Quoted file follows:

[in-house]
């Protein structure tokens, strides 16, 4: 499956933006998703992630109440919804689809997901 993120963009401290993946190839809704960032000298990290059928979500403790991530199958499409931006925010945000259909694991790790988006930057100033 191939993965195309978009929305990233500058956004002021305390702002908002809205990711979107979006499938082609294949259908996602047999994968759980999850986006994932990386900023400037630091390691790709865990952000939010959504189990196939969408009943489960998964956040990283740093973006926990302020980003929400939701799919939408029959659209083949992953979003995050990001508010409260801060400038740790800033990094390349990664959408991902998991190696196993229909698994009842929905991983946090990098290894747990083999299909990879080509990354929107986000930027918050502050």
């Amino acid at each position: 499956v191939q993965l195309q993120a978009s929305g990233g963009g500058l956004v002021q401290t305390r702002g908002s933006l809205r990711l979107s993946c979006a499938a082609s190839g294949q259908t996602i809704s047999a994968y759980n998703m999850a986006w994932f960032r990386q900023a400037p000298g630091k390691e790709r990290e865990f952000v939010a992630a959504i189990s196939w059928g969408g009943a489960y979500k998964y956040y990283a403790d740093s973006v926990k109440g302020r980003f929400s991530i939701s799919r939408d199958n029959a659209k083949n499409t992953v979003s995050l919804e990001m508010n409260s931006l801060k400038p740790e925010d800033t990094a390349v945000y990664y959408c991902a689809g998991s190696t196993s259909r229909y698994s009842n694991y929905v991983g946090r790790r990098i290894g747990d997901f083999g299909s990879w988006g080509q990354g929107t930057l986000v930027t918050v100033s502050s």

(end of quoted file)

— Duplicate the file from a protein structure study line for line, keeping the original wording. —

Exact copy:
[in-house]
């Protein structure tokens, strides 16, 4: 499956933006998703992630109440919804689809997901 993120963009401290993946190839809704960032000298990290059928979500403790991530199958499409931006925010945000259909694991790790988006930057100033 191939993965195309978009929305990233500058956004002021305390702002908002809205990711979107979006499938082609294949259908996602047999994968759980999850986006994932990386900023400037630091390691790709865990952000939010959504189990196939969408009943489960998964956040990283740093973006926990302020980003929400939701799919939408029959659209083949992953979003995050990001508010409260801060400038740790800033990094390349990664959408991902998991190696196993229909698994009842929905991983946090990098290894747990083999299909990879080509990354929107986000930027918050502050």
């Amino acid at each position: 499956v191939q993965l195309q993120a978009s929305g990233g963009g500058l956004v002021q401290t305390r702002g908002s933006l809205r990711l979107s993946c979006a499938a082609s190839g294949q259908t996602i809704s047999a994968y759980n998703m999850a986006w994932f960032r990386q900023a400037p000298g630091k390691e790709r990290e865990f952000v939010a992630a959504i189990s196939w059928g969408g009943a489960y979500k998964y956040y990283a403790d740093s973006v926990k109440g302020r980003f929400s991530i939701s799919r939408d199958n029959a659209k083949n499409t992953v979003s995050l919804e990001m508010n409260s931006l801060k400038p740790e925010d800033t990094a390349v945000y990664y959408c991902a689809g998991s190696t196993s259909r229909y698994s009842n694991y929905v991983g946090r790790r990098i290894g747990d997901f083999g299909s990879w988006g080509q990354g929107t930057l986000v930027t918050v100033s502050s």